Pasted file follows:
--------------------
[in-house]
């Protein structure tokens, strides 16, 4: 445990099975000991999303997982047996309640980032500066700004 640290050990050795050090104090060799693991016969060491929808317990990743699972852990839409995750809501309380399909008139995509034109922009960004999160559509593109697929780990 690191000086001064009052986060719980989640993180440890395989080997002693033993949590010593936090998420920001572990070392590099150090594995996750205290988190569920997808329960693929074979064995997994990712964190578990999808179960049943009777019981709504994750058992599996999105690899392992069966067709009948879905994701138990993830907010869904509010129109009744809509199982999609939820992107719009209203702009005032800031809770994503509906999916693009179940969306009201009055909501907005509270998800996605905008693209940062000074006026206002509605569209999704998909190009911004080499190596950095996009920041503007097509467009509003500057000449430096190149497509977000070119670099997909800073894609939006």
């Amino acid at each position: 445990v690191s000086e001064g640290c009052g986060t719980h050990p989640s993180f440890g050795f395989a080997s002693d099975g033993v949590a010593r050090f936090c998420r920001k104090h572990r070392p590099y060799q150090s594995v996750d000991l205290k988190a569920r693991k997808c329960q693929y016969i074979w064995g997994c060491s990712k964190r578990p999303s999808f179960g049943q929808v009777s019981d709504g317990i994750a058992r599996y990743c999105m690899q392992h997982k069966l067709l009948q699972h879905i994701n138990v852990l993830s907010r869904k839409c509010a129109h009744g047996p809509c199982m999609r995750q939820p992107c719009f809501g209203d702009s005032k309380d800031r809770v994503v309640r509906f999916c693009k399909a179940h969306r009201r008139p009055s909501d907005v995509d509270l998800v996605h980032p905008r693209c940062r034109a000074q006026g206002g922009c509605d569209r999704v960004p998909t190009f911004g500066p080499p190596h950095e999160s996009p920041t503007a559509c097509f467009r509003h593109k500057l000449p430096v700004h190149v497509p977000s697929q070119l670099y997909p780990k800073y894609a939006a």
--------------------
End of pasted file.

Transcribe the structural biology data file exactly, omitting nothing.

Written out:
[in-house]
């Protein structure tokens, strides 16, 4: 445990099975000991999303997982047996309640980032500066700004 640290050990050795050090104090060799693991016969060491929808317990990743699972852990839409995750809501309380399909008139995509034109922009960004999160559509593109697929780990 690191000086001064009052986060719980989640993180440890395989080997002693033993949590010593936090998420920001572990070392590099150090594995996750205290988190569920997808329960693929074979064995997994990712964190578990999808179960049943009777019981709504994750058992599996999105690899392992069966067709009948879905994701138990993830907010869904509010129109009744809509199982999609939820992107719009209203702009005032800031809770994503509906999916693009179940969306009201009055909501907005509270998800996605905008693209940062000074006026206002509605569209999704998909190009911004080499190596950095996009920041503007097509467009509003500057000449430096190149497509977000070119670099997909800073894609939006």
């Amino acid at each position: 445990v690191s000086e001064g640290c009052g986060t719980h050990p989640s993180f440890g050795f395989a080997s002693d099975g033993v949590a010593r050090f936090c998420r920001k104090h572990r070392p590099y060799q150090s594995v996750d000991l205290k988190a569920r693991k997808c329960q693929y016969i074979w064995g997994c060491s990712k964190r578990p999303s999808f179960g049943q929808v009777s019981d709504g317990i994750a058992r599996y990743c999105m690899q392992h997982k069966l067709l009948q699972h879905i994701n138990v852990l993830s907010r869904k839409c509010a129109h009744g047996p809509c199982m999609r995750q939820p992107c719009f809501g209203d702009s005032k309380d800031r809770v994503v309640r509906f999916c693009k399909a179940h969306r009201r008139p009055s909501d907005v995509d509270l998800v996605h980032p905008r693209c940062r034109a000074q006026g206002g922009c509605d569209r999704v960004p998909t190009f911004g500066p080499p190596h950095e999160s996009p920041t503007a559509c097509f467009r509003h593109k500057l000449p430096v700004h190149v497509p977000s697929q070119l670099y997909p780990k800073y894609a939006a």